quick

Weeknight Meal: Chicken Tenders are Not Just For Kids

 

 

 

I’ve always wanted to make my own ketchup.

I decided to make a gourmet/healthier spin off of the traditional chicken tenders and french fries to pair with my homemade ketchup.

Before you do anything you’ll want to get your ketchup cooking.

In a saucepan I mixed one can of tomato sauce, a tiny can of tomato paste, 1/4 c. equivalent of truvia, 1/4 c. apple cider vinegar, cinnamon, salt (I used smoked salt but any kind works) and pepper. I also included herbes de provence because I’m using it on everything lately.

Now the secret to this ketchup is in the onion and the cinnamon. Peel and cut a sweet yellow onion in half and place in the saucepan. When the ketchup is done cooking you’ll remove the onion. You can either discard it or create a great type of relish if you’re doing burgers, brats or something similar.

Preferably you’ll want to slow cook your ketchup for at least an hour but this recipe works with just 10 minutes of simmer-time if that’s all you have.

When you’re done cooking your ketchup you’ll immediately cool it. If you live in Minnesota and have 15″ of snow on the ground you can place a cover on the saucepan and stick it out in a snowbank (yes, I seriously did that). If not, make some room in your freezer and chill it to at least room temperature.

While your ketchup is chilling you’re going to get two bowls.

Bowl #1: Whisk together two eggs (or three egg whites)

Bowl #2: Combine about a cup of your favorite kind of flour (GF: coconut, almond, rice, etc.), salt and pepper.

To make clean up super easy I laid out some parchment paper on my counter. This helped because I had more tenders than my skillet could hold.

So it goes like this: chicken tenders get thrown into bowl #1, coated in the egg mixture, then they get tossed in bowl #2, lightly coated with the flour mixture and then they lay out on the parchment paper.

I heat just a little bit of olive oil in the bottom of my skillet and throw in about six tenders, sprinkle with herbes de provence (or your favorite seasoning), throw on the lid, cook about 4 minutes on each side. I keep cooking until my parchment paper is empty and by now my ketchup is cool.

Dinner is served!

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The ketchup was so good that we had meatloaf the next night just to have more! I think I need to make this ahead of time and keep it in a mason jar in my fridge from now on.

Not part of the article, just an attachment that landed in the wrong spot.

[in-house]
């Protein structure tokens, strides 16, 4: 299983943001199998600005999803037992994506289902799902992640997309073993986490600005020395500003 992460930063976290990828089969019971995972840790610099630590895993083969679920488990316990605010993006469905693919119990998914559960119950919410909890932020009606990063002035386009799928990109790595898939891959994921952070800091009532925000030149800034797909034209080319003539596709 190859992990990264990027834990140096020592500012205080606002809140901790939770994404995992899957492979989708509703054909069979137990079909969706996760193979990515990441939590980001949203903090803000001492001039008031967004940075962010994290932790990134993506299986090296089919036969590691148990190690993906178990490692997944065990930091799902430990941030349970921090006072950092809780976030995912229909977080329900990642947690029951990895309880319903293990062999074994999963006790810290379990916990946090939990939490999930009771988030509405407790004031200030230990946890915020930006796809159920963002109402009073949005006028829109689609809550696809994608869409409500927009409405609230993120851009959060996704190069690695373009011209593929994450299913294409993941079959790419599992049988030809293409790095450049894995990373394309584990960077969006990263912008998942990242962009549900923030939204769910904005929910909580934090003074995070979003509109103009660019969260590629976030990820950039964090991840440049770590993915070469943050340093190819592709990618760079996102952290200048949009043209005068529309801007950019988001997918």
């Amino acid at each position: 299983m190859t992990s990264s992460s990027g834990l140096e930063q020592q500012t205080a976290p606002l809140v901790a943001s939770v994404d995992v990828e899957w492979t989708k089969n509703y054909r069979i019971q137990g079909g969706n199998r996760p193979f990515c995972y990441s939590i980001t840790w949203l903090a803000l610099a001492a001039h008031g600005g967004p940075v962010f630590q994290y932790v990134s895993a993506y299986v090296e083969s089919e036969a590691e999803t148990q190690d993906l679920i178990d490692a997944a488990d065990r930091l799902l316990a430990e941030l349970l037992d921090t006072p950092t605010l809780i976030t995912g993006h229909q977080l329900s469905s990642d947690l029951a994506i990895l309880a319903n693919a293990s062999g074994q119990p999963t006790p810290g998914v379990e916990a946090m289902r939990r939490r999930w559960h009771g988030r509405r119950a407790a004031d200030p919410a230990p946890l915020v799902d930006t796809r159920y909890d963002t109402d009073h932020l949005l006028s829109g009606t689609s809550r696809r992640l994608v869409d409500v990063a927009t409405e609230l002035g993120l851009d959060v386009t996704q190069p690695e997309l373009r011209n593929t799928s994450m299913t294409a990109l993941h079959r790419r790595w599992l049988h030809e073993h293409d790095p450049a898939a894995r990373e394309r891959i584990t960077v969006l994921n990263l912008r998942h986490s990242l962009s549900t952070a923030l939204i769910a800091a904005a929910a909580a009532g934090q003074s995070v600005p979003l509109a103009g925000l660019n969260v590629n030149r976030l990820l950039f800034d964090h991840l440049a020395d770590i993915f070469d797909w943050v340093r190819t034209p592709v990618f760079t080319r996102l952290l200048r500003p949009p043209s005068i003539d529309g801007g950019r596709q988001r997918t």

Delicious!

 

 

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My Best Attempt at a Manly Dinner

I went over to the guy’s house last night to make them dinner. I was trying to think of something low-carb & “manly” (which I’ve learned translates into “meat”). What I came up with was super fun and easy to make! It tasted good too!

For the bacon-wrapped chicken I started off by slicing (lengthwise) two little red chili peppers. Next I chopped up a handful of Italian parsley and long thin slices of a Spanish goat cheese called Cana de Cabra. Any kind of goat cheese will work, I just had some from the cheese shop down the street that needed to make it’s way into one of my next recipes.

Now that you’ve prepped your “stuffing”, you’ll take a few boneless, skinless, chicken breasts and cut in half (lengthwise) to make them thinner cuts of chicken. Lay all of your chicken breasts on a cutting board and sprinkle with some salt, pepper, and a little bit of cayenne.

On each seasoned chicken breast you’ll add a pinch of your chopped parsley, a slice of chevre, and a slice of chili pepper.

Now you’ll roll up your chicken breast and wrap it in two slices of bacon. I normally would’ve used turkey bacon but since I was going for a “manly” entree I decided to use center cut bacon. At least that cut has 35% less fat?

Over medium-high heat brown each side of the bacon-wrapped chicken for just a few minutes. This will give you that crispy bacon texture but still allow you to slow-cook your chicken without it drying out.

Keep in mind that you don’t have to fully cook your bacon/chicken, that will come later. Once you have some nice brown coloring on your bacon, transfer your wrapped chicken to a baking dish.

Bake your chicken, covered, at 350 for about 10-minutes. I get a little nervous about undercooked poultry/pork so I think I did mine closer to 15-20 minutes.

With the temperature at 350 and a cover keeping all of the moisture in, you don’t have to worry that your chicken will burn or dry out. Unfortunately I had to use aluminum foil but maybe some day someone will give me a Le Creuset French Oven! Then I won’t have to worry about my food losing moisture during baking or my body being full of toxins from the aluminum used in the cooking process!

For the red pepper side dish, I THOUGHT that I was just going to do vegetable with similar flavors to the chicken but I was surprised by the outcome.

While the chicken was cooking I chopped up the rest of the bacon into little pieces and sauteed them with half of a chopped red onion until it caramelized in a little bit of honey, cayenne and a splash of red wine vinegar. Then I chopped up a red bell pepper and mixed it up in the pan, just heating it for about 90 seconds – I wanted to preserve as much of the freshness, color, and nutrients as possible while still incorporating it in the rest of the dish.

It ended up being much sweeter than I expected but the chicken ended up being a lot spicier than I anticipated so it was a perfect pairing!

I sprinkled a little bit of parsley and goat cheese on the vegetables, topped it with the chicken and “manly dinner” was served!

Yum!